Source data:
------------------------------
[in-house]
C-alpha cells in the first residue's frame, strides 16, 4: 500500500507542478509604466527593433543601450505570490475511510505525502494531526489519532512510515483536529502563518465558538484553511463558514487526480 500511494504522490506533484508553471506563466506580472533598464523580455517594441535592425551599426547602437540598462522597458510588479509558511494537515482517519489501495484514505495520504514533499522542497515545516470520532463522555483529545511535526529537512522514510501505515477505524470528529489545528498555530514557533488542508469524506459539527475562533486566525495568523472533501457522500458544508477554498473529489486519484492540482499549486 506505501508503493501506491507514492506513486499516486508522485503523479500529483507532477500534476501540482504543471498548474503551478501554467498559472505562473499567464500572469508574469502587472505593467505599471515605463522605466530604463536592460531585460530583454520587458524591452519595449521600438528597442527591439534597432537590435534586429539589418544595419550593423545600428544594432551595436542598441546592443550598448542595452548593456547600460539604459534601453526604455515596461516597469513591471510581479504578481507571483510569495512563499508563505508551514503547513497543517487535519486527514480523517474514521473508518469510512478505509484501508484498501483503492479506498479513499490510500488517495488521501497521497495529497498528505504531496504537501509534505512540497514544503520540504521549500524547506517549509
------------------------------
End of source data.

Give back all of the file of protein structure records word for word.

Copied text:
[in-house]
C-alpha cells in the first residue's frame, strides 16, 4: 500500500507542478509604466527593433543601450505570490475511510505525502494531526489519532512510515483536529502563518465558538484553511463558514487526480 500511494504522490506533484508553471506563466506580472533598464523580455517594441535592425551599426547602437540598462522597458510588479509558511494537515482517519489501495484514505495520504514533499522542497515545516470520532463522555483529545511535526529537512522514510501505515477505524470528529489545528498555530514557533488542508469524506459539527475562533486566525495568523472533501457522500458544508477554498473529489486519484492540482499549486 506505501508503493501506491507514492506513486499516486508522485503523479500529483507532477500534476501540482504543471498548474503551478501554467498559472505562473499567464500572469508574469502587472505593467505599471515605463522605466530604463536592460531585460530583454520587458524591452519595449521600438528597442527591439534597432537590435534586429539589418544595419550593423545600428544594432551595436542598441546592443550598448542595452548593456547600460539604459534601453526604455515596461516597469513591471510581479504578481507571483510569495512563499508563505508551514503547513497543517487535519486527514480523517474514521473508518469510512478505509484501508484498501483503492479506498479513499490510500488517495488521501497521497495529497498528505504531496504537501509534505512540497514544503520540504521549500524547506517549509